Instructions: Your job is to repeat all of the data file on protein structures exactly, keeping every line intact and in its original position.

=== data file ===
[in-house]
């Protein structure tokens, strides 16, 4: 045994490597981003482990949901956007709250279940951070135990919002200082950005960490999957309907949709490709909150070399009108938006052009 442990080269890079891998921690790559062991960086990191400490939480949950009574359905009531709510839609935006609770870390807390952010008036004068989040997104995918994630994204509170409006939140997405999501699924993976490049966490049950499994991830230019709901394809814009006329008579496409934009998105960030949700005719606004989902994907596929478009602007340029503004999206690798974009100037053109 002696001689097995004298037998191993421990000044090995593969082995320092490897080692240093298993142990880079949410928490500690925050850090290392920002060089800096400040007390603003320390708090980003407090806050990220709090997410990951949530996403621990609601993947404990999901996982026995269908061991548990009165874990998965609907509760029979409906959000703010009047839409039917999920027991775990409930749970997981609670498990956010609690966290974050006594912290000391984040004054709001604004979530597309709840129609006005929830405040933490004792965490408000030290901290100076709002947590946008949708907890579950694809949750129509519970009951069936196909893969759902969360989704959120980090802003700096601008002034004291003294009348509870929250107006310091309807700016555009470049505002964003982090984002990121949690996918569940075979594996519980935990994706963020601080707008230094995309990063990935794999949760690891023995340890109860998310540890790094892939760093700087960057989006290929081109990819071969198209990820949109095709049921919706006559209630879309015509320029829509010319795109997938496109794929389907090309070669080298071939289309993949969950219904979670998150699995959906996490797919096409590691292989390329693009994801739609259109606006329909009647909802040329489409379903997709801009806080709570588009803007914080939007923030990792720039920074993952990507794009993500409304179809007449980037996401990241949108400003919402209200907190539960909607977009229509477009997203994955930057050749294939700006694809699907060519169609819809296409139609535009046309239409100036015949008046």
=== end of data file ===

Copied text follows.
[in-house]
């Protein structure tokens, strides 16, 4: 045994490597981003482990949901956007709250279940951070135990919002200082950005960490999957309907949709490709909150070399009108938006052009 442990080269890079891998921690790559062991960086990191400490939480949950009574359905009531709510839609935006609770870390807390952010008036004068989040997104995918994630994204509170409006939140997405999501699924993976490049966490049950499994991830230019709901394809814009006329008579496409934009998105960030949700005719606004989902994907596929478009602007340029503004999206690798974009100037053109 002696001689097995004298037998191993421990000044090995593969082995320092490897080692240093298993142990880079949410928490500690925050850090290392920002060089800096400040007390603003320390708090980003407090806050990220709090997410990951949530996403621990609601993947404990999901996982026995269908061991548990009165874990998965609907509760029979409906959000703010009047839409039917999920027991775990409930749970997981609670498990956010609690966290974050006594912290000391984040004054709001604004979530597309709840129609006005929830405040933490004792965490408000030290901290100076709002947590946008949708907890579950694809949750129509519970009951069936196909893969759902969360989704959120980090802003700096601008002034004291003294009348509870929250107006310091309807700016555009470049505002964003982090984002990121949690996918569940075979594996519980935990994706963020601080707008230094995309990063990935794999949760690891023995340890109860998310540890790094892939760093700087960057989006290929081109990819071969198209990820949109095709049921919706006559209630879309015509320029829509010319795109997938496109794929389907090309070669080298071939289309993949969950219904979670998150699995959906996490797919096409590691292989390329693009994801739609259109606006329909009647909802040329489409379903997709801009806080709570588009803007914080939007923030990792720039920074993952990507794009993500409304179809007449980037996401990241949108400003919402209200907190539960909607977009229509477009997203994955930057050749294939700006694809699907060519169609819809296409139609535009046309239409100036015949008046």